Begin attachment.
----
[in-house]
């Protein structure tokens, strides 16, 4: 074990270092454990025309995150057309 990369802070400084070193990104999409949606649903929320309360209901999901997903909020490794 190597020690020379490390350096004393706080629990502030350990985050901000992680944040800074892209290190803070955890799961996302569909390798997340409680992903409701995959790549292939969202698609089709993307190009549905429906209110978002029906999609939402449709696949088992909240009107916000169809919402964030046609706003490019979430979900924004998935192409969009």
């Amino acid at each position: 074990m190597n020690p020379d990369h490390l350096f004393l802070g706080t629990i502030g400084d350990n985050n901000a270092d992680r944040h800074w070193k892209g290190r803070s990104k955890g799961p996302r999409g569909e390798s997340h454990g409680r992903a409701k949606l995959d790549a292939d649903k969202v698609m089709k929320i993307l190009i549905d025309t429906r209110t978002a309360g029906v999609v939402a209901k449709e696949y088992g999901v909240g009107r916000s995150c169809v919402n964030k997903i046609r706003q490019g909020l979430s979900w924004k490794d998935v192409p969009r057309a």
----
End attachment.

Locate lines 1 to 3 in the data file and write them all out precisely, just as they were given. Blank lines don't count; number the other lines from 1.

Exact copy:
[in-house]
């Protein structure tokens, strides 16, 4: 074990270092454990025309995150057309 990369802070400084070193990104999409949606649903929320309360209901999901997903909020490794 190597020690020379490390350096004393706080629990502030350990985050901000992680944040800074892209290190803070955890799961996302569909390798997340409680992903409701995959790549292939969202698609089709993307190009549905429906209110978002029906999609939402449709696949088992909240009107916000169809919402964030046609706003490019979430979900924004998935192409969009």
């Amino acid at each position: 074990m190597n020690p020379d990369h490390l350096f004393l802070g706080t629990i502030g400084d350990n985050n901000a270092d992680r944040h800074w070193k892209g290190r803070s990104k955890g799961p996302r999409g569909e390798s997340h454990g409680r992903a409701k949606l995959d790549a292939d649903k969202v698609m089709k929320i993307l190009i549905d025309t429906r209110t978002a309360g029906v999609v939402a209901k449709e696949y088992g999901v909240g009107r916000s995150c169809v919402n964030k997903i046609r706003q490019g909020l979430s979900w924004k490794d998935v192409p969009r057309a």